The Pursuit of Happiness

The notion that anyone was entitled to the pursuit of happiness came about recently in historical terms. Before that, the obligations owed to family, society, and the divine or honored ancestors decidedly superseded all personal goals and desires. But in those times happiness was defined differently too.

Happiness has been proven to be entirely subjective and relative, fickle and frail. The pursuit of happiness may well be a wild goose chase, but for many the chase is the best part.

My husband asked me once why we remember negative experiences so vividly while positive experiences are so fleeting, and I had a theory to offer. Negative experiences need to be avoided and human memory is largely recognition over true retention, thus we need our negative memories to guide us in the future. With positive experiences, we love them, but they are more dynamic, more variable and can be something we have not yet experienced. Rather than try to re-create a narrow set of criteria to be happy, we need to cultivate the sensation of being happy and remember to seek that sensation to achieve the broadest range of happiness possible.

Approaching the pursuit of happiness by seeking the sensation it evokes allows us to let go of sources that no longer provide happiness and seek previously unknown sources of happiness. It allows us to realize that happiness is a conglomerate of what we build, what we seek, how we see it and how we choose to assign value to what we see, it has as much to do with our reactions to a stimulus as the stimulus itself. It’s why we can be pleased with a challenge, and willingly work or suffer to overcome it: because the reward is a pleasure we are eager to earn.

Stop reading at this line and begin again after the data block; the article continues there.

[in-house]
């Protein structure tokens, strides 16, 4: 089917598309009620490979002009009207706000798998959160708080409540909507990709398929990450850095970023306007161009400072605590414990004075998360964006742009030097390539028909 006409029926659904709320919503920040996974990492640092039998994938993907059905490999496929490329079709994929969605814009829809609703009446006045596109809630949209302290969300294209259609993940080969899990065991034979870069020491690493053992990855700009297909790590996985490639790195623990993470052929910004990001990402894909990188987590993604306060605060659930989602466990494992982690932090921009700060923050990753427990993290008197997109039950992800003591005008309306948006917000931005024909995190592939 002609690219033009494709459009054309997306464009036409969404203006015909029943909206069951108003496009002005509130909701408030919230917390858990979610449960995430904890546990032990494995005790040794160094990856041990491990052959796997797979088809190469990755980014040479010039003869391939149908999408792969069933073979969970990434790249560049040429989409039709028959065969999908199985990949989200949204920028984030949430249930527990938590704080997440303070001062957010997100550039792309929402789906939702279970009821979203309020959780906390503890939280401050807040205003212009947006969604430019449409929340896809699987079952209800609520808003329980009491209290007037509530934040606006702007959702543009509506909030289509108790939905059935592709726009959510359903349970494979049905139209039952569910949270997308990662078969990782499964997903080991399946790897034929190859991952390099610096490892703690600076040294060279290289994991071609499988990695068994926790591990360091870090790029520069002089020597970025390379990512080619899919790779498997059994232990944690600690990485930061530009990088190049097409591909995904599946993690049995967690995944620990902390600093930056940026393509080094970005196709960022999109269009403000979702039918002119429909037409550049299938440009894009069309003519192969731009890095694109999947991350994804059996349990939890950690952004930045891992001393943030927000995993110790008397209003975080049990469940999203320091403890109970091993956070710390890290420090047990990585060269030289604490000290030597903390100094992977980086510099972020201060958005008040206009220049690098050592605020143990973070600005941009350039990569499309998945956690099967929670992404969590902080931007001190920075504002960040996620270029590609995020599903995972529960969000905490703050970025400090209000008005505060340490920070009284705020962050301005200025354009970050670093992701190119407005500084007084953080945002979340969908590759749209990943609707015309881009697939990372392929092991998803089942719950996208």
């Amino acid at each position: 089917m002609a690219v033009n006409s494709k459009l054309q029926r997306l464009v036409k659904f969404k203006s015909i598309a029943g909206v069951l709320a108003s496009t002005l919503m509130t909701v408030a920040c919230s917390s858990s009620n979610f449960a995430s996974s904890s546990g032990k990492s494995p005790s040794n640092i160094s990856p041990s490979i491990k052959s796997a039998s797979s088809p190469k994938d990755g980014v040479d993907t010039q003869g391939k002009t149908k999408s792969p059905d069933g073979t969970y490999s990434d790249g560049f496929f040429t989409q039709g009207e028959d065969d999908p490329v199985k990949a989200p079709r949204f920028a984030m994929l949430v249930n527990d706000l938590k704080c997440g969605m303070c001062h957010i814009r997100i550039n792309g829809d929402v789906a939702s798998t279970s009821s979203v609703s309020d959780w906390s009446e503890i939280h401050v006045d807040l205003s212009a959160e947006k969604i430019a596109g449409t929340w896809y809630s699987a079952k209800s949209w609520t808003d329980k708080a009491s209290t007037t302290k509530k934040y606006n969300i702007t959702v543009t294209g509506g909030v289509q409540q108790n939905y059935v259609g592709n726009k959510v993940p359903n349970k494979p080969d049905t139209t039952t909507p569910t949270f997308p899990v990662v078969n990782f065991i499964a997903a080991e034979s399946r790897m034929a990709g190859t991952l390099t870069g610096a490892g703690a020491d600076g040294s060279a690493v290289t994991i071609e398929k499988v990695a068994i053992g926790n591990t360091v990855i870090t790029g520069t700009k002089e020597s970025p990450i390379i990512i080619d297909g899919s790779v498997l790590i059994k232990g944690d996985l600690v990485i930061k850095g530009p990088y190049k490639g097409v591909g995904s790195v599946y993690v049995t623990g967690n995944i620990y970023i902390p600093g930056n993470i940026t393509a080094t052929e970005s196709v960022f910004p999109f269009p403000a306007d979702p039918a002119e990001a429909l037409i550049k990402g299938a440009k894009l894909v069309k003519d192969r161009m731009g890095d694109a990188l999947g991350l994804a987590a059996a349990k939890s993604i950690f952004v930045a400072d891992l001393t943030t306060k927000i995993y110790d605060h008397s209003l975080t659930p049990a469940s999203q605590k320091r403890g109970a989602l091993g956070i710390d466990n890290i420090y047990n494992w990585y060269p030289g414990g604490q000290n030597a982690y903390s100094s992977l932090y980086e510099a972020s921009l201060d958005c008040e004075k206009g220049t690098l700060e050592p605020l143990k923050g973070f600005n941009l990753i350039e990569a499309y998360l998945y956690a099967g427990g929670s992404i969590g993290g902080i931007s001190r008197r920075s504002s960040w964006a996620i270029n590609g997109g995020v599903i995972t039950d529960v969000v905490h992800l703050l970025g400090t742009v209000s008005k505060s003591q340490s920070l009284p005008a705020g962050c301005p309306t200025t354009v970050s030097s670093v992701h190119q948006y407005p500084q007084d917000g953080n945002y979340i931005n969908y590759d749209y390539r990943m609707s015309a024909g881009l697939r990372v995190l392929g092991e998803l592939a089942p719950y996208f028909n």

Negative experiences are almost one-dimentional dangers or disruptions; they do not have the wonderfully complex connections that happiness has to benefits like need fulfillment, emotional closeness, achievement, pleasure and more. Creating or re-creating positive experiences is harder that seeking them out.  Avoiding negative experiences is easier than building happiness – a lasting set of positive experiences.

The happiest people are not those who have achieved or received the most. They are not the ones who run from negative or toward positive either. They are the ones who recognize their own agency in happiness. In what it means to be happy. That it has everything to do modifying their expectations, viewing situations holistically, overlooking minor issues and having the flexibility to approach what is happening rather than what they planned.

The heart of happiness lies in our definition of it, and how we assign value to experiences. That’s why pursuit of happiness is a misnomer – it’s not out there to find. It’s inside, just like all the cliches and sayings tell us.


I started this post with a different agenda, and have found myself far from it. So I’ll share that my original sentiment was that the pursuit of happiness has become an obligation with a focus on individual pleasure as the interpretation of happiness. I take issue with that definition and the push to achieve it at the expense of all else. That’s not genuine  happiness, it’s justifying selfishness. It’s ok to be selfish sometimes, and enjoy pleasure as well. But those are not the same as true happiness, and the proof is in the fact that people who define happiness that way are easily dissatisfied and continue a fruitless search for external validation and pleasing themselves which is never as satisfying as they wish it was.

Real happiness is everything from feeling secure, to overcoming challenges and the joy of discovery. It’s doing the right thing and pride in a job well done. It’s sacrifice for a worthy cause, learning new things and helping others. Defining happiness as only personal pleasure is limited, shallow, slightly immature. Bringing ourselves to create happiness amidst struggle is infinitely more meaningful than finding momentary pleasure.



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